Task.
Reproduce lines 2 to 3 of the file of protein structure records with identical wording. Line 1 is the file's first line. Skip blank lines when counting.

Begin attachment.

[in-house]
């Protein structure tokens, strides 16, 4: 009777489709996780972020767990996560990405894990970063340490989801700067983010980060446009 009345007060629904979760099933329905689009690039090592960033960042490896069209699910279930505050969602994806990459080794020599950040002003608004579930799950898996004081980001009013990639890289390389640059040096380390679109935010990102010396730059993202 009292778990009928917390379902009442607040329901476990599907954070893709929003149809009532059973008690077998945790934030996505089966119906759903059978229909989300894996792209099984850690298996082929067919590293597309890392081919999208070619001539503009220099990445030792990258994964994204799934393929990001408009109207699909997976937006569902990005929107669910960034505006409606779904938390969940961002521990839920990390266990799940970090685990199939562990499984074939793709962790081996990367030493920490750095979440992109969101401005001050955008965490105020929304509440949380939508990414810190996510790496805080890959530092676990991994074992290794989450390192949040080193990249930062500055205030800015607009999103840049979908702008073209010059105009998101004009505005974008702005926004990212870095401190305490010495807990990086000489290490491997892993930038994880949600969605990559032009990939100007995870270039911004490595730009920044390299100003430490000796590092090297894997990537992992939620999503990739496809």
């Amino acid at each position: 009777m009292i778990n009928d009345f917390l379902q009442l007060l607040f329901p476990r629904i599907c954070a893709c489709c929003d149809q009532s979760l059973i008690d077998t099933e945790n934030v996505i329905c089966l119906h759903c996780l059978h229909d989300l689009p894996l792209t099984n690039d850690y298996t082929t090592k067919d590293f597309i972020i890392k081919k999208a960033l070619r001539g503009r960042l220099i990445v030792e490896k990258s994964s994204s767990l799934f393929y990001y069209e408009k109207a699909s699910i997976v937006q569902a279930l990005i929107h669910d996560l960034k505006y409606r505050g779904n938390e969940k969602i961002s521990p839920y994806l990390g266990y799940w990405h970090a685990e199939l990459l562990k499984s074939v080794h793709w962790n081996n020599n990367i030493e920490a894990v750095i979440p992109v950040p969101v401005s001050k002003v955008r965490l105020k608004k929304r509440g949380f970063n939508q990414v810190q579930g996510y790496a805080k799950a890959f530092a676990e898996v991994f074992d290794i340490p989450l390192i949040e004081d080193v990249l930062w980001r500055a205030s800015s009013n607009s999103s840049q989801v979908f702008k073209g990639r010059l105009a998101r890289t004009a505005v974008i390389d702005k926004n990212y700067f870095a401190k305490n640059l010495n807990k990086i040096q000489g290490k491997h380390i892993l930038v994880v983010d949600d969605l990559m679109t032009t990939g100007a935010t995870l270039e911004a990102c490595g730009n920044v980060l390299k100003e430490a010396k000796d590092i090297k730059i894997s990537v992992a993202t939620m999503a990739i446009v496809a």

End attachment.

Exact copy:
């Protein structure tokens, strides 16, 4: 009777489709996780972020767990996560990405894990970063340490989801700067983010980060446009 009345007060629904979760099933329905689009690039090592960033960042490896069209699910279930505050969602994806990459080794020599950040002003608004579930799950898996004081980001009013990639890289390389640059040096380390679109935010990102010396730059993202 009292778990009928917390379902009442607040329901476990599907954070893709929003149809009532059973008690077998945790934030996505089966119906759903059978229909989300894996792209099984850690298996082929067919590293597309890392081919999208070619001539503009220099990445030792990258994964994204799934393929990001408009109207699909997976937006569902990005929107669910960034505006409606779904938390969940961002521990839920990390266990799940970090685990199939562990499984074939793709962790081996990367030493920490750095979440992109969101401005001050955008965490105020929304509440949380939508990414810190996510790496805080890959530092676990991994074992290794989450390192949040080193990249930062500055205030800015607009999103840049979908702008073209010059105009998101004009505005974008702005926004990212870095401190305490010495807990990086000489290490491997892993930038994880949600969605990559032009990939100007995870270039911004490595730009920044390299100003430490000796590092090297894997990537992992939620999503990739496809």
């Amino acid at each position: 009777m009292i778990n009928d009345f917390l379902q009442l007060l607040f329901p476990r629904i599907c954070a893709c489709c929003d149809q009532s979760l059973i008690d077998t099933e945790n934030v996505i329905c089966l119906h759903c996780l059978h229909d989300l689009p894996l792209t099984n690039d850690y298996t082929t090592k067919d590293f597309i972020i890392k081919k999208a960033l070619r001539g503009r960042l220099i990445v030792e490896k990258s994964s994204s767990l799934f393929y990001y069209e408009k109207a699909s699910i997976v937006q569902a279930l990005i929107h669910d996560l960034k505006y409606r505050g779904n938390e969940k969602i961002s521990p839920y994806l990390g266990y799940w990405h970090a685990e199939l990459l562990k499984s074939v080794h793709w962790n081996n020599n990367i030493e920490a894990v750095i979440p992109v950040p969101v401005s001050k002003v955008r965490l105020k608004k929304r509440g949380f970063n939508q990414v810190q579930g996510y790496a805080k799950a890959f530092a676990e898996v991994f074992d290794i340490p989450l390192i949040e004081d080193v990249l930062w980001r500055a205030s800015s009013n607009s999103s840049q989801v979908f702008k073209g990639r010059l105009a998101r890289t004009a505005v974008i390389d702005k926004n990212y700067f870095a401190k305490n640059l010495n807990k990086i040096q000489g290490k491997h380390i892993l930038v994880v983010d949600d969605l990559m679109t032009t990939g100007a935010t995870l270039e911004a990102c490595g730009n920044v980060l390299k100003e430490a010396k000796d590092i090297k730059i894997s990537v992992a993202t939620m999503a990739i446009v496809a």